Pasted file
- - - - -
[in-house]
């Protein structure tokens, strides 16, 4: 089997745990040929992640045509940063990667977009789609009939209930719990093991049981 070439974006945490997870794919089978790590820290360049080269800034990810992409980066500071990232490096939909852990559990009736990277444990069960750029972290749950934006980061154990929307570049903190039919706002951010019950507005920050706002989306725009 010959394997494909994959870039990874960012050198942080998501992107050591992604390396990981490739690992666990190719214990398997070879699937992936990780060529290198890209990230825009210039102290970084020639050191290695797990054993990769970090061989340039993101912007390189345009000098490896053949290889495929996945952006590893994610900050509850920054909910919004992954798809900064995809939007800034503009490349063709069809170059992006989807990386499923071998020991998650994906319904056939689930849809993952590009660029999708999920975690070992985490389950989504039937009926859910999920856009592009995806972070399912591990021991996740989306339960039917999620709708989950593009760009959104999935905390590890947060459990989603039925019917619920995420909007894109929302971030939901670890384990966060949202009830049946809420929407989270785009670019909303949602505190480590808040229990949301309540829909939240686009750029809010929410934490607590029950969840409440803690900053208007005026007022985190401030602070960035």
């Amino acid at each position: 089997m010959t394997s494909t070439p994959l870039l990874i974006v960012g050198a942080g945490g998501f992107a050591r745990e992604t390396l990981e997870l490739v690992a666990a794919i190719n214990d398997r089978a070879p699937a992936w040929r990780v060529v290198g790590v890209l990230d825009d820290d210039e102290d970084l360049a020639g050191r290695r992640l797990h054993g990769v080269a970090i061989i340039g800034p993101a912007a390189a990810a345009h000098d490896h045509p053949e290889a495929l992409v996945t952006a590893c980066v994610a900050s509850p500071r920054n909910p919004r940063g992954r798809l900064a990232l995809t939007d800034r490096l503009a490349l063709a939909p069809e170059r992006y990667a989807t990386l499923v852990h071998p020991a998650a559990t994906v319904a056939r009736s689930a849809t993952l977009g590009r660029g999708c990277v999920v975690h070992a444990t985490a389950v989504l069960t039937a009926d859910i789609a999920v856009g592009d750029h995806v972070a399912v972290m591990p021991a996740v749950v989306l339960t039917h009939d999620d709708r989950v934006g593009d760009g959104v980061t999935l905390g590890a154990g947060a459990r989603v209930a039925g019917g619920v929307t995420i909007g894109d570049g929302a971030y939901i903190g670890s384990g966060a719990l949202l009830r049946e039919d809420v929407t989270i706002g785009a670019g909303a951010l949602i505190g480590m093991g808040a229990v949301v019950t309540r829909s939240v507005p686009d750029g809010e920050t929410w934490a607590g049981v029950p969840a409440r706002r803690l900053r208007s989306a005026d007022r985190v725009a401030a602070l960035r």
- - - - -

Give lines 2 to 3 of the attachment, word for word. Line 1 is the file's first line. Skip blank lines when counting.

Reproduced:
């Protein structure tokens, strides 16, 4: 089997745990040929992640045509940063990667977009789609009939209930719990093991049981 070439974006945490997870794919089978790590820290360049080269800034990810992409980066500071990232490096939909852990559990009736990277444990069960750029972290749950934006980061154990929307570049903190039919706002951010019950507005920050706002989306725009 010959394997494909994959870039990874960012050198942080998501992107050591992604390396990981490739690992666990190719214990398997070879699937992936990780060529290198890209990230825009210039102290970084020639050191290695797990054993990769970090061989340039993101912007390189345009000098490896053949290889495929996945952006590893994610900050509850920054909910919004992954798809900064995809939007800034503009490349063709069809170059992006989807990386499923071998020991998650994906319904056939689930849809993952590009660029999708999920975690070992985490389950989504039937009926859910999920856009592009995806972070399912591990021991996740989306339960039917999620709708989950593009760009959104999935905390590890947060459990989603039925019917619920995420909007894109929302971030939901670890384990966060949202009830049946809420929407989270785009670019909303949602505190480590808040229990949301309540829909939240686009750029809010929410934490607590029950969840409440803690900053208007005026007022985190401030602070960035």
């Amino acid at each position: 089997m010959t394997s494909t070439p994959l870039l990874i974006v960012g050198a942080g945490g998501f992107a050591r745990e992604t390396l990981e997870l490739v690992a666990a794919i190719n214990d398997r089978a070879p699937a992936w040929r990780v060529v290198g790590v890209l990230d825009d820290d210039e102290d970084l360049a020639g050191r290695r992640l797990h054993g990769v080269a970090i061989i340039g800034p993101a912007a390189a990810a345009h000098d490896h045509p053949e290889a495929l992409v996945t952006a590893c980066v994610a900050s509850p500071r920054n909910p919004r940063g992954r798809l900064a990232l995809t939007d800034r490096l503009a490349l063709a939909p069809e170059r992006y990667a989807t990386l499923v852990h071998p020991a998650a559990t994906v319904a056939r009736s689930a849809t993952l977009g590009r660029g999708c990277v999920v975690h070992a444990t985490a389950v989504l069960t039937a009926d859910i789609a999920v856009g592009d750029h995806v972070a399912v972290m591990p021991a996740v749950v989306l339960t039917h009939d999620d709708r989950v934006g593009d760009g959104v980061t999935l905390g590890a154990g947060a459990r989603v209930a039925g019917g619920v929307t995420i909007g894109d570049g929302a971030y939901i903190g670890s384990g966060a719990l949202l009830r049946e039919d809420v929407t989270i706002g785009a670019g909303a951010l949602i505190g480590m093991g808040a229990v949301v019950t309540r829909s939240v507005p686009d750029g809010e920050t929410w934490a607590g049981v029950p969840a409440r706002r803690l900053r208007s989306a005026d007022r985190v725009a401030a602070l960035r």